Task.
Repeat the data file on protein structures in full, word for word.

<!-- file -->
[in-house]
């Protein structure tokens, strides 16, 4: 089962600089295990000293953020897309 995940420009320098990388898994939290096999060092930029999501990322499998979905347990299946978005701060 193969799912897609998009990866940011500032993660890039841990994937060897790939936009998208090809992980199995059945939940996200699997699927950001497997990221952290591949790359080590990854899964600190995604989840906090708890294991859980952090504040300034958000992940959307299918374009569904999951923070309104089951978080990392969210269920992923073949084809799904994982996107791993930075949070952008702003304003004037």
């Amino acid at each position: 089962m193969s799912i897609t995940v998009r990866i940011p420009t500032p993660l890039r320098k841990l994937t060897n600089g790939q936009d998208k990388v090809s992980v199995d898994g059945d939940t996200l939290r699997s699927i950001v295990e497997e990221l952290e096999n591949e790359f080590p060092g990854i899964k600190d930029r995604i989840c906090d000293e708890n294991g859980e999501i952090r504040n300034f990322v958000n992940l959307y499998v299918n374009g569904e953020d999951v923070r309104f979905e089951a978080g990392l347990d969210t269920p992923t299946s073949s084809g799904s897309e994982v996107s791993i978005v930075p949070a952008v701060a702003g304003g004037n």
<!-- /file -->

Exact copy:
[in-house]
């Protein structure tokens, strides 16, 4: 089962600089295990000293953020897309 995940420009320098990388898994939290096999060092930029999501990322499998979905347990299946978005701060 193969799912897609998009990866940011500032993660890039841990994937060897790939936009998208090809992980199995059945939940996200699997699927950001497997990221952290591949790359080590990854899964600190995604989840906090708890294991859980952090504040300034958000992940959307299918374009569904999951923070309104089951978080990392969210269920992923073949084809799904994982996107791993930075949070952008702003304003004037």
């Amino acid at each position: 089962m193969s799912i897609t995940v998009r990866i940011p420009t500032p993660l890039r320098k841990l994937t060897n600089g790939q936009d998208k990388v090809s992980v199995d898994g059945d939940t996200l939290r699997s699927i950001v295990e497997e990221l952290e096999n591949e790359f080590p060092g990854i899964k600190d930029r995604i989840c906090d000293e708890n294991g859980e999501i952090r504040n300034f990322v958000n992940l959307y499998v299918n374009g569904e953020d999951v923070r309104f979905e089951a978080g990392l347990d969210t269920p992923t299946s073949s084809g799904s897309e994982v996107s791993i978005v930075p949070a952008v701060a702003g304003g004037n």